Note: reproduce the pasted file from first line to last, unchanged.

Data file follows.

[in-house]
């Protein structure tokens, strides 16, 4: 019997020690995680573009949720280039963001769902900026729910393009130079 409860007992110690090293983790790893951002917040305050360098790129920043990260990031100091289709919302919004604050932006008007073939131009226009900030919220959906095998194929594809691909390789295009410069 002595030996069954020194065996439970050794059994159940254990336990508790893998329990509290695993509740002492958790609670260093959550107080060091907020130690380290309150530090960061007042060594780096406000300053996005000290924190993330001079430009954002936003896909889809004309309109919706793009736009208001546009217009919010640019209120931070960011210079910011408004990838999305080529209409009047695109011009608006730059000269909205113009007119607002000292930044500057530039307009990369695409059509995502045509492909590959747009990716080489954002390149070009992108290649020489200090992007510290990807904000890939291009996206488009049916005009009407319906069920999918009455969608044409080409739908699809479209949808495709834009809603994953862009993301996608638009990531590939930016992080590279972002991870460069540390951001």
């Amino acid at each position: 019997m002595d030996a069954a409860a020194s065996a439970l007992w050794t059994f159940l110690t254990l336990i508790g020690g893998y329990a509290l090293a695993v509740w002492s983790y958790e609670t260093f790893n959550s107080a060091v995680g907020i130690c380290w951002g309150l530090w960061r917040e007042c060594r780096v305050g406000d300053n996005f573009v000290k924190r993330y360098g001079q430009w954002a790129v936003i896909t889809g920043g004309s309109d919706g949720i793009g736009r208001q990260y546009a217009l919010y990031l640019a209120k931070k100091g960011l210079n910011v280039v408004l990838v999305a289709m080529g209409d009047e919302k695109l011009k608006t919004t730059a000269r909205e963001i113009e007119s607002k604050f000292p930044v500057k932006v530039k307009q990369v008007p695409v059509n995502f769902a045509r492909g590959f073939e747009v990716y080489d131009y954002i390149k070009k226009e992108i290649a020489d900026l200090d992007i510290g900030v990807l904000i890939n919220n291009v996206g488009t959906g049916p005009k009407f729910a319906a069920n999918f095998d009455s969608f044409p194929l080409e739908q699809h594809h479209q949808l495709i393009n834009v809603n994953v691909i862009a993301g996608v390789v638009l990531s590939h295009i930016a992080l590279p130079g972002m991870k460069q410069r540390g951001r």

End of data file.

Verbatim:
[in-house]
């Protein structure tokens, strides 16, 4: 019997020690995680573009949720280039963001769902900026729910393009130079 409860007992110690090293983790790893951002917040305050360098790129920043990260990031100091289709919302919004604050932006008007073939131009226009900030919220959906095998194929594809691909390789295009410069 002595030996069954020194065996439970050794059994159940254990336990508790893998329990509290695993509740002492958790609670260093959550107080060091907020130690380290309150530090960061007042060594780096406000300053996005000290924190993330001079430009954002936003896909889809004309309109919706793009736009208001546009217009919010640019209120931070960011210079910011408004990838999305080529209409009047695109011009608006730059000269909205113009007119607002000292930044500057530039307009990369695409059509995502045509492909590959747009990716080489954002390149070009992108290649020489200090992007510290990807904000890939291009996206488009049916005009009407319906069920999918009455969608044409080409739908699809479209949808495709834009809603994953862009993301996608638009990531590939930016992080590279972002991870460069540390951001």
């Amino acid at each position: 019997m002595d030996a069954a409860a020194s065996a439970l007992w050794t059994f159940l110690t254990l336990i508790g020690g893998y329990a509290l090293a695993v509740w002492s983790y958790e609670t260093f790893n959550s107080a060091v995680g907020i130690c380290w951002g309150l530090w960061r917040e007042c060594r780096v305050g406000d300053n996005f573009v000290k924190r993330y360098g001079q430009w954002a790129v936003i896909t889809g920043g004309s309109d919706g949720i793009g736009r208001q990260y546009a217009l919010y990031l640019a209120k931070k100091g960011l210079n910011v280039v408004l990838v999305a289709m080529g209409d009047e919302k695109l011009k608006t919004t730059a000269r909205e963001i113009e007119s607002k604050f000292p930044v500057k932006v530039k307009q990369v008007p695409v059509n995502f769902a045509r492909g590959f073939e747009v990716y080489d131009y954002i390149k070009k226009e992108i290649a020489d900026l200090d992007i510290g900030v990807l904000i890939n919220n291009v996206g488009t959906g049916p005009k009407f729910a319906a069920n999918f095998d009455s969608f044409p194929l080409e739908q699809h594809h479209q949808l495709i393009n834009v809603n994953v691909i862009a993301g996608v390789v638009l990531s590939h295009i930016a992080l590279p130079g972002m991870k460069q410069r540390g951001r």